Acid-spitting ants invade the southern United States
crazy ant crawling on dead leaves
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Crazy ants are native to South America. However, over the last twenty years, the southern United States has gradually been invaded. Spitting acid at their targets, they devastate everything in their path.

How can an insect that measures just a few millimeters cause so much damage to the ecosystem? The mad ant, scientifically called Nylanderia fulva, is fundamentally native to South America. But in the last 20 years, this invasive species has been spreading across the southern United States.

From Mississippi to Florida to Louisiana, his last high-profile visit was to Estero Llano Grande Park in Texas, where insects formed “ant rivers”, endangering the local ecosystem and causing all fauna to disappear.

Dangerous ants for humans and animals

These crazy ants produce formic acid which they spit on their targets. Particularly aggressive, they are not afraid to attack insects larger than themselves or even animals! They can decimate entire species, such as spiders and millipedes.

They also blind chickens and rabbits by spitting acid into their eyes. And even attacks on cows have been recorded! Due to their tiny size, ants infiltrate homes and electrical systems. And they are capable of causing short circuits in homes.

Scientists have been looking for a solution to the problem of these mad ants for 20 years. But no effective means have been found to eliminate this invasive and dangerous species until very recently.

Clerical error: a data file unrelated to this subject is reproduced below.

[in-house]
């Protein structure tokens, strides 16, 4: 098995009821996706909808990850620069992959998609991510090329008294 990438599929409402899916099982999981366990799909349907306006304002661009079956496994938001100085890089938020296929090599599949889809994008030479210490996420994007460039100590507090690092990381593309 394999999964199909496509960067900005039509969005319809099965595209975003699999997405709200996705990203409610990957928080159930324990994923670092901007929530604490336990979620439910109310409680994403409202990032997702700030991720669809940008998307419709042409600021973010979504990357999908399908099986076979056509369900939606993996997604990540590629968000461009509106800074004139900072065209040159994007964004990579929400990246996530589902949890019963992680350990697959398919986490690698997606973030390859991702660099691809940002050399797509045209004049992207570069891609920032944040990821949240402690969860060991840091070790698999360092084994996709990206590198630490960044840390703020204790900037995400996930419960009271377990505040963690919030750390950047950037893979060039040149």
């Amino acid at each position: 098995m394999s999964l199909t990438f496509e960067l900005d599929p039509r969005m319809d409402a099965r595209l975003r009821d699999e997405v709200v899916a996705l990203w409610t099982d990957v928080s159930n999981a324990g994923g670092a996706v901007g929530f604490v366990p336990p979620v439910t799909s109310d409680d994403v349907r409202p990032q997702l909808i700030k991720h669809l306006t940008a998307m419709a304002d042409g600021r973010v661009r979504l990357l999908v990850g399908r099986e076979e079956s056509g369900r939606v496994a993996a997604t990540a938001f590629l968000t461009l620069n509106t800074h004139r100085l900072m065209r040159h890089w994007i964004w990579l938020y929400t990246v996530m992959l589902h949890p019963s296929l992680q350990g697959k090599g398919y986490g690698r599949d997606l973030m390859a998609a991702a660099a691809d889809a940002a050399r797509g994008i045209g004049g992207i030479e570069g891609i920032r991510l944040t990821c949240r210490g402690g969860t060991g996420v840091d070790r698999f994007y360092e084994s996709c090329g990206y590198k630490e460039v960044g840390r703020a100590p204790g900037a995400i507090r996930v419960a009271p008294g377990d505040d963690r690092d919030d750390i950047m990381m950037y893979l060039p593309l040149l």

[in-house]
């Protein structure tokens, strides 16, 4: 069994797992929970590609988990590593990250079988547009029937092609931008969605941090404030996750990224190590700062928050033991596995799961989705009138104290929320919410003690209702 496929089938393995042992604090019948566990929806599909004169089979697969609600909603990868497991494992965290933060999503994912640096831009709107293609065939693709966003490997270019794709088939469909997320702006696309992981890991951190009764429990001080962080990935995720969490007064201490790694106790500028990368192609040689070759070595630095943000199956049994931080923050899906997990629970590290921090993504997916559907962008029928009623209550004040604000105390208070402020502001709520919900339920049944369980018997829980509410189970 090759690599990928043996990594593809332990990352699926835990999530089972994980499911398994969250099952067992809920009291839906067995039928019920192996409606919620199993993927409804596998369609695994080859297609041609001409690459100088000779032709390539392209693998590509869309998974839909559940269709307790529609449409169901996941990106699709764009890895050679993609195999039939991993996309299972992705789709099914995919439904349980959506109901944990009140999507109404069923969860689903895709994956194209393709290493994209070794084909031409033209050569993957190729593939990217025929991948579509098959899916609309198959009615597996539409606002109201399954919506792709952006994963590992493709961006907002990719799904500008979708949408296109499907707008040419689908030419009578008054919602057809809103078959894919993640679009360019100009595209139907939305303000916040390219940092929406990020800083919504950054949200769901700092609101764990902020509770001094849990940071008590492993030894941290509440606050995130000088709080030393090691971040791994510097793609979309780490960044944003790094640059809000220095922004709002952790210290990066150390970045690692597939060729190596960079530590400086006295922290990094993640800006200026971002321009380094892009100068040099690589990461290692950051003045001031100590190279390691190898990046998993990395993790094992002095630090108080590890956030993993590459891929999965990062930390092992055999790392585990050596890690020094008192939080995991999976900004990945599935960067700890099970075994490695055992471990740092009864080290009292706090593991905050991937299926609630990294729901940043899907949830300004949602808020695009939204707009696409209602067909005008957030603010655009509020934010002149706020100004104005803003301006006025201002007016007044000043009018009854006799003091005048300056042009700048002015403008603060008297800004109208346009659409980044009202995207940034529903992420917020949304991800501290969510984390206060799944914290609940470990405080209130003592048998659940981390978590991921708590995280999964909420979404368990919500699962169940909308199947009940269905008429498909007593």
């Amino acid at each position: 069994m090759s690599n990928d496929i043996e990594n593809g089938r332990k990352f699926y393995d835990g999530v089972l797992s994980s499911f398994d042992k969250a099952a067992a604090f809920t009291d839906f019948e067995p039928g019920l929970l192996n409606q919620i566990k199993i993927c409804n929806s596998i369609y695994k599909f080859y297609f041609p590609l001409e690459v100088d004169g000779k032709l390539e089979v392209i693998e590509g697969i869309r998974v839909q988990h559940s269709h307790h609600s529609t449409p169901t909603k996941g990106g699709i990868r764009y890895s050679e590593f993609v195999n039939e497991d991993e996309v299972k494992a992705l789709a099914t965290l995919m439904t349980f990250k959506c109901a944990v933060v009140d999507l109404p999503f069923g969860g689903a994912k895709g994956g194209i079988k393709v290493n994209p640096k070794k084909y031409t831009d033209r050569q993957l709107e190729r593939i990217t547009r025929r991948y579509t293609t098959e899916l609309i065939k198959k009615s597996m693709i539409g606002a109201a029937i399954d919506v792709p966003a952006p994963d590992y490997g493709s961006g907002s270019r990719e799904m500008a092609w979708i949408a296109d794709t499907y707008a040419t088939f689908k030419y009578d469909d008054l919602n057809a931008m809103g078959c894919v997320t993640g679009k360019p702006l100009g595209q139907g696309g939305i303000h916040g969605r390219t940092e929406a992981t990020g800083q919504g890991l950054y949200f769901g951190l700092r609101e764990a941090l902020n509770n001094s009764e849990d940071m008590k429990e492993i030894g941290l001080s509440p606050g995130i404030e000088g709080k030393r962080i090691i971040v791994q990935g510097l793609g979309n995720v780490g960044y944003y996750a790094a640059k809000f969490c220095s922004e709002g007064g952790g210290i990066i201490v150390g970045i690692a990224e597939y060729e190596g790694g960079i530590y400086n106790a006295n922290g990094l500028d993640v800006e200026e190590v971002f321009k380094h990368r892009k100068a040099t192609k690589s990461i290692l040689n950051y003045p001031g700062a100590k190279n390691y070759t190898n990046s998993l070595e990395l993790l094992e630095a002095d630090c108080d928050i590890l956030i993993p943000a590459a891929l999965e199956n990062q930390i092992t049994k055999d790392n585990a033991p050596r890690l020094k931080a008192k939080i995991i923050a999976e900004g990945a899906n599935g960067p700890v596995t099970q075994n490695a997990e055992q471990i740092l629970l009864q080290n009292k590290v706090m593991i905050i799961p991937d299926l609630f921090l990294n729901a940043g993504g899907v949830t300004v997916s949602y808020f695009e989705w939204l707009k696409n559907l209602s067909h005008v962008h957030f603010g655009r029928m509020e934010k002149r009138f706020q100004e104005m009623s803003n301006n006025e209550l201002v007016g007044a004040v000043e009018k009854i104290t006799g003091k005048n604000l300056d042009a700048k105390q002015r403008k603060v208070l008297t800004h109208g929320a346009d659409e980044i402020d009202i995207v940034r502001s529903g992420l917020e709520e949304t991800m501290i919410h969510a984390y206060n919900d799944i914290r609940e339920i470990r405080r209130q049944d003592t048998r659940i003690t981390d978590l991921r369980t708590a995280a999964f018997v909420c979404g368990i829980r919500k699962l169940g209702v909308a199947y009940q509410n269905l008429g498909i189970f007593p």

A magic mushroom to save us!

Investigators at the University of Texas may have found the solution to the attacker. They worked on this project for 8 years before making public the results of their work: the fungus myrmecomorba nylanderiae causes the death of the mad ant without killing the other species around it.

By studying the dead ants, the scientists discovered that some had their abdomens full of fat. When autopsied, they found spores inside the infected ants. To verify their hypothesis, the Texan researchers went to test the fungal pathogen where ants were found in large numbers: Estero Llano Grande Park!

Therefore, they placed the specimens infected with the mushroom near the mad ant nests. At the same time, the team also sought to voluntarily attract other ant species that had fallen prey to mad ants.

The results: within a few months, the acid-spitting ant population had shrunk to near extinction! While the fauna and flora could regain their right to nature.

Source: University of Texas

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